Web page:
Receiving an Autism Spectrum Diagnosis
I had been waiting for this day for exactly four weeks. In Ethan’s psychological evaluation, the doctor had said he met the criteria for Autism Spectrum Disorder. We weren’t exactly sure what the level of severity was, but we knew he was most impacted in the area of social communication. When we went to the Harbor Regional Center on March 14 to hear the full report, Ethan received a diagnosis of Provisional Autism, Level 1. He was again diagnosed with global developmental delays. She said that Ethan exhibited a lot of the symptoms of ASD, but they were moderate, and he had a sweet demeanor. She also said that she wanted him re-tested in a year and he’s still so young, hence the provisional diagnosis. She recommended ABA, OT, PT and speech. Ethan is already doing the other therapies so we just had to add ABA. I felt like a weight was lifted off my shoulders. I could finally start searching for an ABA therapy provider and I had a better idea of what to expect in the next few years. I had no idea how we were going to make it fit in his already packed schedule, but somehow we’re gonna make it work.
Search for an ABA provider
The rest of the day was just spent making phone calls, filling out contact forms, and sending emails. I was determined to find an ABA provider, and fast. The good thing is there are a lot of providers within just a 5 mile radius from where I live. Torrance is the mecca for programs for developmental disabilities! I learned about 6 month-1 year waitlists, although I am in contact with a provider that has availability from 7:30am-3:00pm Monday-Friday. At first, I was determined to get the after 4pm time slot because of Ethan’s nap time, but it seems we would have to wait a long time to get that slot. I am now open to moving his nap time to 3pm just so he can get the ABA. I felt like I was racing against time, that if we had this done as soon as possible, Ethan would fare better next year, or even for the rest of his life! I am battling some anxiety, but I know the intake process can be long and tedious as I had went through before when getting him started on his OT, PT and speech.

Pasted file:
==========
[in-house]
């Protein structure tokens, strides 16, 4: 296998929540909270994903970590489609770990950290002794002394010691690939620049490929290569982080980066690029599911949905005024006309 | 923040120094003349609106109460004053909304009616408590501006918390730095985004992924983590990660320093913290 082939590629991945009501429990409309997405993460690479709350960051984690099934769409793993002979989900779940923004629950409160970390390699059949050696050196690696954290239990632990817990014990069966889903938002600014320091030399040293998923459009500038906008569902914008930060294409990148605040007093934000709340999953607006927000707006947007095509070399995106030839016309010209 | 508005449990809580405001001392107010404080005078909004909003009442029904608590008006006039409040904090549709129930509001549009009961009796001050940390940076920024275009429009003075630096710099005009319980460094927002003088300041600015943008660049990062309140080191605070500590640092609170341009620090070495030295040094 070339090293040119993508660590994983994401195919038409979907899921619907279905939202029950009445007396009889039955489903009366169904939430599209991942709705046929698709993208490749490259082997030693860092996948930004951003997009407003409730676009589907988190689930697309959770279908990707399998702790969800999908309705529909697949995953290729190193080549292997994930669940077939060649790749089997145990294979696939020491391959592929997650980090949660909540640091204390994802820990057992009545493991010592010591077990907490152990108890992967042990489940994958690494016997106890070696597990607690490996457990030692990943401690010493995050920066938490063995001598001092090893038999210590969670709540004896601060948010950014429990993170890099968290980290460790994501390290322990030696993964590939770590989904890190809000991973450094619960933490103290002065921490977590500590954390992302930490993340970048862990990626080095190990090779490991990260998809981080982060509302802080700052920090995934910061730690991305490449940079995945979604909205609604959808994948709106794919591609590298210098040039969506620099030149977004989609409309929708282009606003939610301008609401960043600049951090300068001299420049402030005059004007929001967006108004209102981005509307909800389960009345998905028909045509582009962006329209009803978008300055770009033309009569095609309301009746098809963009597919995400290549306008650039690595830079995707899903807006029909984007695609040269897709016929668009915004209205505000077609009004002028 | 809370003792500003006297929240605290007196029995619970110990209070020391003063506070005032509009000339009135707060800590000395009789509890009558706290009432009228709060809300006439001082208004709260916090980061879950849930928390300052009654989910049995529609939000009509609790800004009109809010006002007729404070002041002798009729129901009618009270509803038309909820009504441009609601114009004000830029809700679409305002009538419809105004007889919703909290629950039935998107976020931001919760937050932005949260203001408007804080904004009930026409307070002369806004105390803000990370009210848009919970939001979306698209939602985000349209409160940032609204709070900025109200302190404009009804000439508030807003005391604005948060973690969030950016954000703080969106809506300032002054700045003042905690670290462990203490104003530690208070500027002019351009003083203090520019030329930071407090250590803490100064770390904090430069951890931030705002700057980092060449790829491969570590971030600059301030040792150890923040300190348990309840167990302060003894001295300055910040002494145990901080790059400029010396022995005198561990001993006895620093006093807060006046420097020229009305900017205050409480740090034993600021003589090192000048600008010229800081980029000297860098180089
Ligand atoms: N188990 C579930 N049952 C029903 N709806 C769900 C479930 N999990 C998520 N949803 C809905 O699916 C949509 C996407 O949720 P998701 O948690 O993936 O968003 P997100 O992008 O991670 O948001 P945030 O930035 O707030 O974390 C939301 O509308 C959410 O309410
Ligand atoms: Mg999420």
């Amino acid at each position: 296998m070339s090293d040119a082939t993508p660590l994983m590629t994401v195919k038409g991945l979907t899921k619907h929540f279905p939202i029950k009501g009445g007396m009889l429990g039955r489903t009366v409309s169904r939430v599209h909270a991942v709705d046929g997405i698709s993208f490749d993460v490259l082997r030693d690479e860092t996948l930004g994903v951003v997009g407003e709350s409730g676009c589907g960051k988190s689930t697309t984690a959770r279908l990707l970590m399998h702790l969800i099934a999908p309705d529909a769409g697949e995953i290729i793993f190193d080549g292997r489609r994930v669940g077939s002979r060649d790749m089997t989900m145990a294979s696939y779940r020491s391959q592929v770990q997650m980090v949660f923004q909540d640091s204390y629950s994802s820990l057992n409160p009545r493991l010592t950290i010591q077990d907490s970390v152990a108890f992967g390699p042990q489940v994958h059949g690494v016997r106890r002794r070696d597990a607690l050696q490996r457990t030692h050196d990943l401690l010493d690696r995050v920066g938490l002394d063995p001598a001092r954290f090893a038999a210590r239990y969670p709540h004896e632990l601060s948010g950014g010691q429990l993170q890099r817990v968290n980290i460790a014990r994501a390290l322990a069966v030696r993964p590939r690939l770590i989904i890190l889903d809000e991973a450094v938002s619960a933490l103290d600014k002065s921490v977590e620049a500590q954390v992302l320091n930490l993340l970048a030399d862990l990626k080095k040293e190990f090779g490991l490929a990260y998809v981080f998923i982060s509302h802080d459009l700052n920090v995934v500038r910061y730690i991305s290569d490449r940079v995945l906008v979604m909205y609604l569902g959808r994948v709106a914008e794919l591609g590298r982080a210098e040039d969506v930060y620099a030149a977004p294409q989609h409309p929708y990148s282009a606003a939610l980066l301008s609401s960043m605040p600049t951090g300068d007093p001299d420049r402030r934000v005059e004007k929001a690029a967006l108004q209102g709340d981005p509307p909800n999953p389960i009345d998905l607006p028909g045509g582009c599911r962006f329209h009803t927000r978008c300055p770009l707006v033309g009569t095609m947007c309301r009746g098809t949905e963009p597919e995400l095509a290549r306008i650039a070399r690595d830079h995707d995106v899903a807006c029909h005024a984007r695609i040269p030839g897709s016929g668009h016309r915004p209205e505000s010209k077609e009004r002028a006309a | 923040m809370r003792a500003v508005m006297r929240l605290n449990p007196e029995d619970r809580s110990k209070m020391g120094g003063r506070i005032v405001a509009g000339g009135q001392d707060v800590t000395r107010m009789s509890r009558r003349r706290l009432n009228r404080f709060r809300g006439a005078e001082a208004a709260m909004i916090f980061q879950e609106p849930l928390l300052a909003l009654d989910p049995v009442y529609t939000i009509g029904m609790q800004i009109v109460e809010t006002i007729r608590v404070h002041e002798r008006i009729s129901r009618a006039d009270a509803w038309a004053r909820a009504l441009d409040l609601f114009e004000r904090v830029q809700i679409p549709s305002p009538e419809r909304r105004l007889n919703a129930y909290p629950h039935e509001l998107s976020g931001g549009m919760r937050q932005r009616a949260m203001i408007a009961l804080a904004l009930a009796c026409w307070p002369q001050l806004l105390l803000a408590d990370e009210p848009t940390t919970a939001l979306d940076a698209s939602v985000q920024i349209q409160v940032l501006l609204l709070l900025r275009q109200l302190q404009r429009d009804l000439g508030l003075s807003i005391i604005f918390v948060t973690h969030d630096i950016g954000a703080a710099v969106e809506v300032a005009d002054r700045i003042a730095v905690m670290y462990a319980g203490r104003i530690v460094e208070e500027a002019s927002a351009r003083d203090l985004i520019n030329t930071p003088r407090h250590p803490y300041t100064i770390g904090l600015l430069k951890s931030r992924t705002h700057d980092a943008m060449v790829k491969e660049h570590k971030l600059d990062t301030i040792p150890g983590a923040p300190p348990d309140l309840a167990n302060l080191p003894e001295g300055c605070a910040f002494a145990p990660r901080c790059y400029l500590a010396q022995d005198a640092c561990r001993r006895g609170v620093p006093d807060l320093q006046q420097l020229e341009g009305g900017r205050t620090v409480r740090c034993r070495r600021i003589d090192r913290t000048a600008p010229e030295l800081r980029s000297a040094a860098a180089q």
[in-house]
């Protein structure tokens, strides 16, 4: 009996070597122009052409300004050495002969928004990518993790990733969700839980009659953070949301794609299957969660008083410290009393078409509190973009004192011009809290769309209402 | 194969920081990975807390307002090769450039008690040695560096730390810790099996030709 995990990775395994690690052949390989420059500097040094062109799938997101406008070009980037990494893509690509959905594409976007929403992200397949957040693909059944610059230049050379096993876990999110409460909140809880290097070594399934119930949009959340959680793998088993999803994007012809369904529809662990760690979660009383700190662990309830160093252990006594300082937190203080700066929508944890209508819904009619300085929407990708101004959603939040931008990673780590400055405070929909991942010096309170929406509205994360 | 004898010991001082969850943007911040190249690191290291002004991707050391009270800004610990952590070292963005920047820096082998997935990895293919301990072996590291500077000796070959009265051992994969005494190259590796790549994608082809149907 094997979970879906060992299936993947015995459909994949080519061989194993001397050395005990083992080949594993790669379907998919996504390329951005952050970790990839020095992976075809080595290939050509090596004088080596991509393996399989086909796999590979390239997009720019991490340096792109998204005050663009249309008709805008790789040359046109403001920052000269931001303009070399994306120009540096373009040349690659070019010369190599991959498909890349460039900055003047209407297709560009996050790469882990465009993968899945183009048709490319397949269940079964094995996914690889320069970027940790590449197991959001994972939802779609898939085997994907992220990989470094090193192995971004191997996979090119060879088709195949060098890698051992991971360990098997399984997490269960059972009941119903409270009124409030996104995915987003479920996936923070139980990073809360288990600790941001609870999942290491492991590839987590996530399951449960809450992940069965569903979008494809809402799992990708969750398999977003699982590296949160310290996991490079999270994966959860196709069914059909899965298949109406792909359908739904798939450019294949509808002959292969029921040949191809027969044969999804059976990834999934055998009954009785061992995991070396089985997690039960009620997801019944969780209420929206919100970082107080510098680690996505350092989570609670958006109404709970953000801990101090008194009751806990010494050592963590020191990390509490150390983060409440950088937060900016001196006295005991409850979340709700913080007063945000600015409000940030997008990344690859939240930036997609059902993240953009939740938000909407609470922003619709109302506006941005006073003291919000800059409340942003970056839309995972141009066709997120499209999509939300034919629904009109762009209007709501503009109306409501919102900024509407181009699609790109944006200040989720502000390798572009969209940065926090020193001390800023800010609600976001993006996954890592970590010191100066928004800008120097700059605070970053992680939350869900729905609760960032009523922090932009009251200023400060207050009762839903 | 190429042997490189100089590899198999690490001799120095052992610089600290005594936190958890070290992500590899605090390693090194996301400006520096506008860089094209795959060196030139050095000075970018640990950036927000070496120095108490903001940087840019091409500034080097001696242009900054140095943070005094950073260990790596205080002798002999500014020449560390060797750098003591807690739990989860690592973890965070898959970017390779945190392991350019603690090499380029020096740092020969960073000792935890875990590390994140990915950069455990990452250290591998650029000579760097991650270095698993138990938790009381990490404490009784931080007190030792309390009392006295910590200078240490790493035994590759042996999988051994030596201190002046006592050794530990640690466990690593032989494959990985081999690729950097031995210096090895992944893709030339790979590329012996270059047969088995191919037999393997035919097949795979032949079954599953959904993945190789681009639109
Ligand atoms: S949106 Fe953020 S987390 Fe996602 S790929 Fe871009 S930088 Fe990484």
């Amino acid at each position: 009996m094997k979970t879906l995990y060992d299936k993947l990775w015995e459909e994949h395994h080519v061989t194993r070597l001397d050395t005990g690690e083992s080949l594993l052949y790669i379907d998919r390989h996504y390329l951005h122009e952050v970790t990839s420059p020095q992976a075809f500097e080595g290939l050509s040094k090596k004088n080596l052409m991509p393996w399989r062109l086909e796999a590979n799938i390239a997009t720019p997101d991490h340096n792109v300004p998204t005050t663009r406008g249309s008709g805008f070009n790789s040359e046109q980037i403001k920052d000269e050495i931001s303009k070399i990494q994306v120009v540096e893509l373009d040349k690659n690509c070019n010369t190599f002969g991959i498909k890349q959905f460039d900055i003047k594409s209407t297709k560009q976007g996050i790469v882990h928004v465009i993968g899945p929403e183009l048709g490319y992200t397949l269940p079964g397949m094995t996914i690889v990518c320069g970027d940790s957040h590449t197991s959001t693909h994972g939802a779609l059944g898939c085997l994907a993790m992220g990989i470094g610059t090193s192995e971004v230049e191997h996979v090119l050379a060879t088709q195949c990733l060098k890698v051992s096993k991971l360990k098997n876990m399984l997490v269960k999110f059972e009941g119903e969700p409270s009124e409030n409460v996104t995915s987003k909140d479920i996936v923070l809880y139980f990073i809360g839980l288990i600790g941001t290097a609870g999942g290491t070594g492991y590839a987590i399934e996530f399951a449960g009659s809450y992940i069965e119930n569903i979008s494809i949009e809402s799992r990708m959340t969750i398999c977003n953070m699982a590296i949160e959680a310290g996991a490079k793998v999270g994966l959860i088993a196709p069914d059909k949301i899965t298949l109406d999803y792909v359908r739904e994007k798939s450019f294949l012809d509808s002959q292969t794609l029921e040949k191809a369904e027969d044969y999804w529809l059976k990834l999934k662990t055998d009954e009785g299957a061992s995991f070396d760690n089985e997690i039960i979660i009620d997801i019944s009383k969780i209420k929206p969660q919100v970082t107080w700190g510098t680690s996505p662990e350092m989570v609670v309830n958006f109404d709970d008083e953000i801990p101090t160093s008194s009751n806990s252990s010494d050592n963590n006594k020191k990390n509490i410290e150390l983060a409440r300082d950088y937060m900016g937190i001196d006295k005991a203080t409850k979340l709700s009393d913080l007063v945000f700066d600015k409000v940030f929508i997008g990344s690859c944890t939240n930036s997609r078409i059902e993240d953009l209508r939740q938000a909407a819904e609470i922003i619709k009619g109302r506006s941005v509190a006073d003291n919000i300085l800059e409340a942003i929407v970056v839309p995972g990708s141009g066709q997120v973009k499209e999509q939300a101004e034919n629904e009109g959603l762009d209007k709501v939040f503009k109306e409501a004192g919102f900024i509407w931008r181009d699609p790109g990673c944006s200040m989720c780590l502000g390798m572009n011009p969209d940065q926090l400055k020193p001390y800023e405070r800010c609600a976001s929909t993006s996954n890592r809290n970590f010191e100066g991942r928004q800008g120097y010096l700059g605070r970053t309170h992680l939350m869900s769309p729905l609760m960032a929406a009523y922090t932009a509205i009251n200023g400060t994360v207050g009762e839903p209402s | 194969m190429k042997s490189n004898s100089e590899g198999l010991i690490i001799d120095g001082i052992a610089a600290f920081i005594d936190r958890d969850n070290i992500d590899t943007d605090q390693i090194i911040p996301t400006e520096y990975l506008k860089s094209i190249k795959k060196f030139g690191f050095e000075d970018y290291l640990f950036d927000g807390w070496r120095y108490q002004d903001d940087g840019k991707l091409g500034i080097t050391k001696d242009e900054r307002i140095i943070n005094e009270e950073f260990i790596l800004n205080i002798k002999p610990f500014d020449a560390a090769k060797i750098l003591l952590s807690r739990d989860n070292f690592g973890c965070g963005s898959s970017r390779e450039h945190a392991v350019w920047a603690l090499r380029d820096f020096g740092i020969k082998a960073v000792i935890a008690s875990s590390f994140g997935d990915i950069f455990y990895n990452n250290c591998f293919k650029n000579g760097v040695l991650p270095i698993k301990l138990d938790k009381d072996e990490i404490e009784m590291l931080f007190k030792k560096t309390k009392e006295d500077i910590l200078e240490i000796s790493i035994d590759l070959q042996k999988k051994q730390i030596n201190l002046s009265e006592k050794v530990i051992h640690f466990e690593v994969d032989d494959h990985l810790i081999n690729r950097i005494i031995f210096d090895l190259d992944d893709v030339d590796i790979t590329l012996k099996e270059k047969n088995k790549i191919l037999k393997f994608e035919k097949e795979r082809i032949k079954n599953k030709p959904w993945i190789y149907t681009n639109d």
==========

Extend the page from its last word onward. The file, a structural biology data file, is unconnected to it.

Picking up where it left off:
I heard varying things about ABA; there is currently a lot of criticism for this method of treating autism, yet it is the only one proven to work. I am optimistic about the impact it can make in my son’s life because of what I’ve heard about it from experienced autism parents and autism treatment professionals. I also heard there can be good ABA and bad ABA, and it’s just a matter of getting connected to a good program and ABA therapist. I am trying to do as much research as possible and contacting as much good companies as possible, and just praying that we get the right ABA therapist and company.
Update: A week has passed…
Update: It’s been a week since I started this blog post, and I’ve narrowed it down to two providers, starting with an insurance provider search, a lot of poking around online, looking at websites, online forums for autism parents, employee and customer reviews, tons of phone calls and interviewing, reading books and watching videos about ABA. I’ve spoken and emailed with clinical directors and BCBAs. It’s going to be a tough decision, but I’m gonna go with my gut. I know in my heart that we will avoid a lot of heartache if we go with the right company.